Fascinated by storytelling

2008-05-01 00:00

As a small child in the Bulwer district, Ntokozo Madlala would sit and listen as her grandmother told her the old folk tales. Then they were spellbinding stories, but now, back in her home province as a lecturer in the drama studies department on the local university campus where she started work at the beginning of the year, they are more.

It is not so much the content of the stories that fascinates Madlala these days, but the oral tradition of storytelling and the way in which the tales are told. “With changes in society and the types of communities we have now, it’s difficult to preserve the tradition in its authenticity, so we have to find ways of adapting it. It would be exciting, for example, to develop from one person telling the story to having multiple storytellers,” said Madlala.

“You could have one story, but at various points different individuals would tell the narrative. And, with more than one performer, you could have some of the action enacted while the story is being told.” It could make for exciting theatre.

Two weeks ago, the drama department was contacted for help by a group of youngsters in Ixopo. Madlala went to meet them and found two of the plays they had put together were based on folk tales, and adapted to group performance. She remembered the stories and found the retelling a very nostalgic moment. “And that’s what makes it so exciting — the stories are still being used and adapted.”

Madlala knows if the traditional stories and customs of storytelling are to be saved, that is what must happen. She has never heard her own mother — now a grandmother three times over — tell stories. “TV has reduced immediate human contact — and it’s powerful. Children will tell you about Takalane Sesame, not about folk tales they have been told.”

Stories change in another way. Once they are collected and written down, something is lost. “A storyteller might change the plot a bit — surprise the listeners. Or make it more complicated as the children become more familiar with it. In collections of stories I’ve found ones I recognise, but I think: ‘That’s not how my grandmother told it’.” It is inevitable — the loss of some of that old flexibility.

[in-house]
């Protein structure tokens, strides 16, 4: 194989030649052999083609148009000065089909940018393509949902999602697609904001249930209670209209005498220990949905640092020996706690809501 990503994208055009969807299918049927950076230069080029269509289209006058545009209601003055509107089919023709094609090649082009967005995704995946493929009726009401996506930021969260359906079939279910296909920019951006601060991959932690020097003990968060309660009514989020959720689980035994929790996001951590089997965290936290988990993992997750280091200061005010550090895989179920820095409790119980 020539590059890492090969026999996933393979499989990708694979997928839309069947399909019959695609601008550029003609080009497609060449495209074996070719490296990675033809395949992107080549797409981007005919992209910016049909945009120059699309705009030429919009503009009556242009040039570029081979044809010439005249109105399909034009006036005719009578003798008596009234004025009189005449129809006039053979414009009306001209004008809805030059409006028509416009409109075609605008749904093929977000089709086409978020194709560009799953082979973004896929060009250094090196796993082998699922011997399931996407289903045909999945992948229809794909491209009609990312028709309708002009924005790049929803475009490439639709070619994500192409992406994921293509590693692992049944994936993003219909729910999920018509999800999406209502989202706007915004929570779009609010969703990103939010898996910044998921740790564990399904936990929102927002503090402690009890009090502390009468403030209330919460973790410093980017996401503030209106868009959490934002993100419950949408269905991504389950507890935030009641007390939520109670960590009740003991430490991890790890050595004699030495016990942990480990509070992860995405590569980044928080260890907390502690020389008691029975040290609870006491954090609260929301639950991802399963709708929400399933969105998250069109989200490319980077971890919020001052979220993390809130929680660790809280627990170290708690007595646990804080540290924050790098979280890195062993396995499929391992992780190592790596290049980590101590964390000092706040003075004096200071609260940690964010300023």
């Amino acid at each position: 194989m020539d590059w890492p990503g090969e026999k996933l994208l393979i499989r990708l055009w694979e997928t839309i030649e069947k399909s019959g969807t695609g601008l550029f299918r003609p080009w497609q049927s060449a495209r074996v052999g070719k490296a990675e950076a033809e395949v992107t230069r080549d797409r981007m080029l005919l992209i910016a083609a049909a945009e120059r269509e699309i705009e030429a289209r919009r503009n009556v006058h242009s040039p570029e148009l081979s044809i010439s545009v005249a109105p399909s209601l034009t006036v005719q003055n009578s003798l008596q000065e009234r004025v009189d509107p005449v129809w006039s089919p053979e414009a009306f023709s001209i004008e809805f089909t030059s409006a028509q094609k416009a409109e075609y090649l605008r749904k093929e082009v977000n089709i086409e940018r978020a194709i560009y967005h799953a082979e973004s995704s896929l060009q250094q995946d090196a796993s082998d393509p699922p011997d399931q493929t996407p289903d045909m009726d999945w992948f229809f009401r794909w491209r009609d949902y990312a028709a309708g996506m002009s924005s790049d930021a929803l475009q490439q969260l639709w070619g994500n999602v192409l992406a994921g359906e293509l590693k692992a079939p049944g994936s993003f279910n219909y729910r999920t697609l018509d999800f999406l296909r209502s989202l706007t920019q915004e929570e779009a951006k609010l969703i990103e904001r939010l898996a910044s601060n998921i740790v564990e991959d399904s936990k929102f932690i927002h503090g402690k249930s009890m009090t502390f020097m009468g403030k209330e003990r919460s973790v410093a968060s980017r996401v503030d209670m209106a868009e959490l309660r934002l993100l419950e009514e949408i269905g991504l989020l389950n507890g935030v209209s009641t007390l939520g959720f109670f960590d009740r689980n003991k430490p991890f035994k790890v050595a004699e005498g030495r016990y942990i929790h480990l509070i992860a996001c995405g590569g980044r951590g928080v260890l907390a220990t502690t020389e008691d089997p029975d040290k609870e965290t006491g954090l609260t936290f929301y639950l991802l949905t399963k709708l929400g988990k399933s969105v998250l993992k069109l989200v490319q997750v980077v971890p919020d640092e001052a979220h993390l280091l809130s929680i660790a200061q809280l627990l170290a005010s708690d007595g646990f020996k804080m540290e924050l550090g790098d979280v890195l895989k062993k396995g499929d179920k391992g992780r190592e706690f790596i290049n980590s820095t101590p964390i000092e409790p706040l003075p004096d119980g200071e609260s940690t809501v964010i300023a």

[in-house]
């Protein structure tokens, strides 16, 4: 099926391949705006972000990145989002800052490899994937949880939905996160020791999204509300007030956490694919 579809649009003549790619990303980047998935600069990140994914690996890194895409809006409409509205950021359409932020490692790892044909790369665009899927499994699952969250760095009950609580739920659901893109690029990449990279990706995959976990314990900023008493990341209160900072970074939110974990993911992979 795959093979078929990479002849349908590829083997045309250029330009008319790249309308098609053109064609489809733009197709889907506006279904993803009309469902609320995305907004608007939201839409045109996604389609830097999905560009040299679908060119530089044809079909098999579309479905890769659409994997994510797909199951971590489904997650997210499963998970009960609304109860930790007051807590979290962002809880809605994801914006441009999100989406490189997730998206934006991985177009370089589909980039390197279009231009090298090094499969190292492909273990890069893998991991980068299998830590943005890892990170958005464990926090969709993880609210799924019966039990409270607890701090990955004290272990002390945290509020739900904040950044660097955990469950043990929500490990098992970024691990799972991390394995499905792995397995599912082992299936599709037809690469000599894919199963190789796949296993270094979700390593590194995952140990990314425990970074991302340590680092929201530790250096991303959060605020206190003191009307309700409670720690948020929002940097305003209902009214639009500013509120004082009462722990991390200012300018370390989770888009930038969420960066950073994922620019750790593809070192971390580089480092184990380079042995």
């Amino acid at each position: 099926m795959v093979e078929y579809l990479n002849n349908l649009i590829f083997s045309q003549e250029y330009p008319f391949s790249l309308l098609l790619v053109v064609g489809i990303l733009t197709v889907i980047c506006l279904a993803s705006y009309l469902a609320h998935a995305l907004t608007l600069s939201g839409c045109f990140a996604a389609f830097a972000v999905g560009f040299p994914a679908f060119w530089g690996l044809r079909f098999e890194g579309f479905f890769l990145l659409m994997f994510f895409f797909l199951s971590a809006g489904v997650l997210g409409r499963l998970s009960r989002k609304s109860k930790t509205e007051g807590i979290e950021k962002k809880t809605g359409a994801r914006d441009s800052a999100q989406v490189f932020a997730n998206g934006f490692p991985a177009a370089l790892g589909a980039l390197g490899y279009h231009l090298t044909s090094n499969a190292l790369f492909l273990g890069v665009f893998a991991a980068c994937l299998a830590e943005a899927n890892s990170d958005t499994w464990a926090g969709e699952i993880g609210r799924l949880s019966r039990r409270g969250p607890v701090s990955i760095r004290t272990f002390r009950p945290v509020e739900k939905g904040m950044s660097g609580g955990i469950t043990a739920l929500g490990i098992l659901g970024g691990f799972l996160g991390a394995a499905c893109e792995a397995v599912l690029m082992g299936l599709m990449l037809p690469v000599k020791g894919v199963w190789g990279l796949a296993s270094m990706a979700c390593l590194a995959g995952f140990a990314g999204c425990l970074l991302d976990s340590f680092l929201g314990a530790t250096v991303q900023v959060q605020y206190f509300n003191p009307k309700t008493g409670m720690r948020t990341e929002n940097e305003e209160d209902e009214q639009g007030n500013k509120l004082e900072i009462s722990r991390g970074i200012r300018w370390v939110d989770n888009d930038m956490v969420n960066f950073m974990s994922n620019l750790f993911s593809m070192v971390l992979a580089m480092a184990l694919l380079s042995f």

Madlala’s immediate interest is to use the style and approach of the folk tales to look at contemporary concerns. She talks about telling the story of middle-aged black women, with families and full-time teaching jobs, who go back to studying to further their own education. “I would love to create a play that celebrates these women, acknowledges their courage, in a style of performance that could weave in the storytelling techniques and physical images, song and dance.” It is a long way from those days at her grandmother’s knee, but also close to them in that it would articulate particular concerns of a particular time.

Madlala’s fascination with drama and its possibilities began suddenly, when she was in Grade 11 at Polela High School. Career counsellors from Pietermaritzburg brought a presentation to the class, and that was it.

I remember it vividly — the screen went black and then there were white words, in a bold font, that said ‘drama’. It was just like that — I knew.” And so she went off to the University of Cape Town to study — a culture shock that is a story in itself. On her first day, she says she had never seen so many white people in one space. Of course, at the beginning, she wanted to be a star — the next Leleti Khumalo. But she was not accepted for the Performer’s Diploma and so did a BA majoring in drama and came to realise that there is a whole lot more to the subject than performance.

Madlala was in Cape Town for 12 years — as a student, a lecturer, a freelance actor, working with the Magnet Theatre’s community development programmes and on an HIV/Aids project for schools. She even had a spell in market research. But ultimately, the pull of KwaZulu-Natal was too strong, and she is now back home, and back in a field where storytelling of one kind or another is what it is all about.

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